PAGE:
updated 5/19/2005 3:43:36 PM ET 2005-05-19T19:43:36

Toyota Motor Corp. President Fujio Cho said Thursday that he affirmed a partnership with General Motors Corp. at a recent meeting with GM Chief Executive Rick Wagoner but denied a deal was coming soon to share hybrid technology.

“It’s not possible,” Cho told a small group of reporters at a reception for auto officials in Tokyo, while acknowledging future talks may produce results.

Cho said GM and Toyota have been exchanging information about fuel cells, but they have not reached a point of developing technology together.

The Japanese media have been rife with speculation that Toyota and GM may come up with a new deal on environmental technology, such as hybrids or fuel cells, as part of a 1999 pact the automakers have to work together on such technology.

Hybrids produce good mileage by switching between an electric motor and gas engine, and Toyota has an edge in that technology with its popular Prius sedans.

Fuel cells are still largely an experimental technology that’s pollution-free because the vehicles run on energy produced when hydrogen stored in a fuel tank combines with oxygen in the air.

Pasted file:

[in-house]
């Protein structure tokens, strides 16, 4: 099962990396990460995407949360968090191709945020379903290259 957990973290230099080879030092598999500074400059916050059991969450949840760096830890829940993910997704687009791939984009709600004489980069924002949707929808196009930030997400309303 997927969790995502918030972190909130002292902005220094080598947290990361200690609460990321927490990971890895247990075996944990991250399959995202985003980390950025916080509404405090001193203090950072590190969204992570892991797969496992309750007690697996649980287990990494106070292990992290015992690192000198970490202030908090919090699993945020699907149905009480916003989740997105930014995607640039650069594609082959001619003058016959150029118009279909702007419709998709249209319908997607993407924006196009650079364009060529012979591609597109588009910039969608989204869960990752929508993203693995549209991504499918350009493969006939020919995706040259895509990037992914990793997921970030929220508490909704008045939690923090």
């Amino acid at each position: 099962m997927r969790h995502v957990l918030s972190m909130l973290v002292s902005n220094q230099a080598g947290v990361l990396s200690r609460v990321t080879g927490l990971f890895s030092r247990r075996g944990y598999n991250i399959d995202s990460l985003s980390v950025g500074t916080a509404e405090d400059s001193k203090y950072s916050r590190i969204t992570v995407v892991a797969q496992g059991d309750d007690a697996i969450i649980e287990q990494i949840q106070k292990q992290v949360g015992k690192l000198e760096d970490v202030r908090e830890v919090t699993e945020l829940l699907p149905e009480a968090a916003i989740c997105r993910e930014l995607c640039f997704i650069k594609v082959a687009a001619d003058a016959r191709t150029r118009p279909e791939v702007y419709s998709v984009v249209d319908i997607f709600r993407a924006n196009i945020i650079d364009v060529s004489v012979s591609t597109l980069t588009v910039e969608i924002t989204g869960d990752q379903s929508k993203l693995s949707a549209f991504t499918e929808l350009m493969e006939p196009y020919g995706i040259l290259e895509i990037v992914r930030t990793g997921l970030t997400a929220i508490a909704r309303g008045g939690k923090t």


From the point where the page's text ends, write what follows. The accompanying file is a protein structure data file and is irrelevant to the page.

At a time when booming Japanese automakers are grabbing U.S. market share from faltering GM and Ford Motor Co., Toyota and Japan’s other manufacturers are growing jittery about a replay of trade tensions that surfaced during the late 1980s and early 1990s.

Wagoner, who met with Cho and other officials over dinner last weekend while visiting the Aichi World Expo in Japan, discussed the importance of GM and Toyota ties as a legacy, Cho said.

“We agreed we must make sure this pipeline of partnership grows stronger, not weaker,” Cho said.

Toyota and GM have a long partnership that does not involve stakes in each other. They run a plant together in California.

Cho doesn’t expect anti-Japanese sentiments to flare up immediately in the United States, but Toyota officials have been watching closely for any signs, he said.

Compared to two decades ago, Japanese automakers have opened more U.S. plants and are increasingly being seen as good corporate citizens that create jobs and good products for Americans.

Earlier this week, Toyota announced it will start making hybrids at its plant in Kentucky.

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